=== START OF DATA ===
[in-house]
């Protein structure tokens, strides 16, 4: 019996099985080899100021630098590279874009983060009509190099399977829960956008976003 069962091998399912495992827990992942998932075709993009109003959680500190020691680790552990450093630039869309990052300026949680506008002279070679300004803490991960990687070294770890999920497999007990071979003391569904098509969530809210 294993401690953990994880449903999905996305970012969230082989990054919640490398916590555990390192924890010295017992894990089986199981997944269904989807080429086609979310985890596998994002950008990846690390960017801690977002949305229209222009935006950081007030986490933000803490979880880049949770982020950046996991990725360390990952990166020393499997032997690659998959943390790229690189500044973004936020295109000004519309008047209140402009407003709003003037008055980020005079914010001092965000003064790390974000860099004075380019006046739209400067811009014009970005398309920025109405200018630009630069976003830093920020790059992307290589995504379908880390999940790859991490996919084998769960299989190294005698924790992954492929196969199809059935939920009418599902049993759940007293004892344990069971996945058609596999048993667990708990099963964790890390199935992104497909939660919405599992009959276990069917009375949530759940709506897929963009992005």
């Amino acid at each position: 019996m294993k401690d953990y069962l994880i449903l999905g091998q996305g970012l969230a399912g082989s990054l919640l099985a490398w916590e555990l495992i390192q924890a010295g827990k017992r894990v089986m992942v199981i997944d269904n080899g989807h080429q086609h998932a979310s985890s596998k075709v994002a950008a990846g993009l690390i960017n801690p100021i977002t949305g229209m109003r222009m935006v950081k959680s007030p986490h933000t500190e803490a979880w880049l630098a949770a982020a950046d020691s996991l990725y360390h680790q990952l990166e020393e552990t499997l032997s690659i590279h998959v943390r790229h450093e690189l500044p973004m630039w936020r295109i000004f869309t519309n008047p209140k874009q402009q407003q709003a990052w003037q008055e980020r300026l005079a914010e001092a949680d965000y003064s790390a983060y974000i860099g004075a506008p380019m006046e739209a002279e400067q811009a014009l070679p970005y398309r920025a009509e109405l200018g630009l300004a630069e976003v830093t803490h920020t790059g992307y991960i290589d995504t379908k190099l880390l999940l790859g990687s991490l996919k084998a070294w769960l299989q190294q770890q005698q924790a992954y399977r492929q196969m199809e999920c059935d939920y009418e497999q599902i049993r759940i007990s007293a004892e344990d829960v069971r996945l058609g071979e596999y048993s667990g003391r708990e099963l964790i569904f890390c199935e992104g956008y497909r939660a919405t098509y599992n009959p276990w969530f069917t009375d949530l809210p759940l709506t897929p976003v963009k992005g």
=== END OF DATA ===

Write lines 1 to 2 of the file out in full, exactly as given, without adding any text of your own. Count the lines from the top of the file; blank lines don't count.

[in-house]
């Protein structure tokens, strides 16, 4: 019996099985080899100021630098590279874009983060009509190099399977829960956008976003 069962091998399912495992827990992942998932075709993009109003959680500190020691680790552990450093630039869309990052300026949680506008002279070679300004803490991960990687070294770890999920497999007990071979003391569904098509969530809210 294993401690953990994880449903999905996305970012969230082989990054919640490398916590555990390192924890010295017992894990089986199981997944269904989807080429086609979310985890596998994002950008990846690390960017801690977002949305229209222009935006950081007030986490933000803490979880880049949770982020950046996991990725360390990952990166020393499997032997690659998959943390790229690189500044973004936020295109000004519309008047209140402009407003709003003037008055980020005079914010001092965000003064790390974000860099004075380019006046739209400067811009014009970005398309920025109405200018630009630069976003830093920020790059992307290589995504379908880390999940790859991490996919084998769960299989190294005698924790992954492929196969199809059935939920009418599902049993759940007293004892344990069971996945058609596999048993667990708990099963964790890390199935992104497909939660919405599992009959276990069917009375949530759940709506897929963009992005």